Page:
SuperDuper supports both Intel and Power PC Macs running Mac OS X 10.4 or later, and is a free update for existing users. The unregistered version will perform full backups for free. Registration costs $27.95, and includes many additional timesaving features, including Smart Update for faster backups, Scheduling, and others.

More information, as well as a download link, can be found at http://www.shirt-pocket.com/SuperDuper.

About Shirt Pocket

Shirt Pocket, based in Weston, Massachusetts, was formed in late 2000 as a Macintosh-only shareware creator and publisher. Shirt Pocket's first product, the 2004 Eddy Award winning netTunes, lets customers control iTunes on one Mac from any other Mac on the network with iTunes own intuitive user interface. launchTunes, Shirt Pocket's second product, made iTunes' playlist sharing practical by automatically launching iTunes on remote servers when needed. SuperDuper!, the 2005 and 2006 Eddy Award winning disk copying program that allows mere mortals to back up and restore their systems accurately and confidently, was released in January 2004.

Shirt Pocket was started by David Nanian, co-founder of UnderWare, Inc, and one of the original authors of the BRIEF programmer's editor and Track Record bug tracking system.

For those about to ship… Monday, February 04, 2008

...we salute our testers, and the patience of our users.

It's going to be a SuperDuper! Tuesday.

Workaround runaround Monday, January 21, 2008

A few days ago, we were happy to get a workaround for the bug mentioned in a previous post, so we went about implementing and testing—and things were working quite well.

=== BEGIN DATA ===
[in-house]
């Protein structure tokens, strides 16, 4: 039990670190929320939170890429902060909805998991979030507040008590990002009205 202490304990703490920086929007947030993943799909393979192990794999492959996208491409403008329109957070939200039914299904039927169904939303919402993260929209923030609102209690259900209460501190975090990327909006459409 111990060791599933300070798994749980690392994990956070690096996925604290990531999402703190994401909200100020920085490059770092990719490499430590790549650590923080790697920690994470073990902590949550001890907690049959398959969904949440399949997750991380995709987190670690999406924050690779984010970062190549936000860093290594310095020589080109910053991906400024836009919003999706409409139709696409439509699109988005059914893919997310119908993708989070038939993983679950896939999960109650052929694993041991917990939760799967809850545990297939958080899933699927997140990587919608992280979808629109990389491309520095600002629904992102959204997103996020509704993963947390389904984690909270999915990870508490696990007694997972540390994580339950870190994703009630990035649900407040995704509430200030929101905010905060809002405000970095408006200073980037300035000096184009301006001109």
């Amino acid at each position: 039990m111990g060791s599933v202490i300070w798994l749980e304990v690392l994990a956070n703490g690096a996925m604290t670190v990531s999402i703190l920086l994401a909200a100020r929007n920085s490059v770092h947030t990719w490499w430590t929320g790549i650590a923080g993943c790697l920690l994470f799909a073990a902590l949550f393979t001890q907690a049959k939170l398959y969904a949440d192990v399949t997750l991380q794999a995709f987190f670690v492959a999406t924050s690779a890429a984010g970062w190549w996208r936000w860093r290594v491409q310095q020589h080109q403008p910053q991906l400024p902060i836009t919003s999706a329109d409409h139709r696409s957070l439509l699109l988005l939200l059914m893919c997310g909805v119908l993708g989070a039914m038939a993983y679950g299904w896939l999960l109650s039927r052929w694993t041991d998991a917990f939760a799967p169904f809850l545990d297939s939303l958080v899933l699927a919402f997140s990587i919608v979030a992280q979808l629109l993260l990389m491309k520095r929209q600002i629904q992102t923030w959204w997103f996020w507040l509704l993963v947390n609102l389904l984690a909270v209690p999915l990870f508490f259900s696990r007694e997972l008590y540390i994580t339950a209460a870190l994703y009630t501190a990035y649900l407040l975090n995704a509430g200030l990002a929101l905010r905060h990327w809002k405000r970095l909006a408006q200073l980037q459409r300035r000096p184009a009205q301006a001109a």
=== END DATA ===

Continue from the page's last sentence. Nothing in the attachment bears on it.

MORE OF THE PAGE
Unfortunately, we've found a case where the workaround doesn't, um, work. I think I have a way of dealing with it, and so we're going to implement Workaround Part IV: The Reworkening and run it through the wringer.

Again.

These tests are really time consuming, as you might guess: it can take eight hours to rebuild a complex-case volume (so I try to keep one building while another is testing), and then more hours to run the test. I can't begin to tell you how frustrating it is to have a set of simple tests work and then find that the thing we found rearing its ugly head again in another (more complex) scenario that can (and did) happen in "real life".

This is why we don't just implement a fix and release, of course: we want to ensure it works before we toss it out there, and so we smoke test, test internally and then—if internal tests are OK—test externally, every time. We always are hoping for green lights at every stage. Sometimes, 99% of the way there, you get red. Then, the failure needs to be investigated, understood, reproduced...

Anyway, we'll leave that between me and my ulcer. If my new idea works, this will hopefully only delay things a few days, which will be plenty of time to fill the comments with complaints of our laziness, incompetence, lack of communication and general suckitude. Have at it!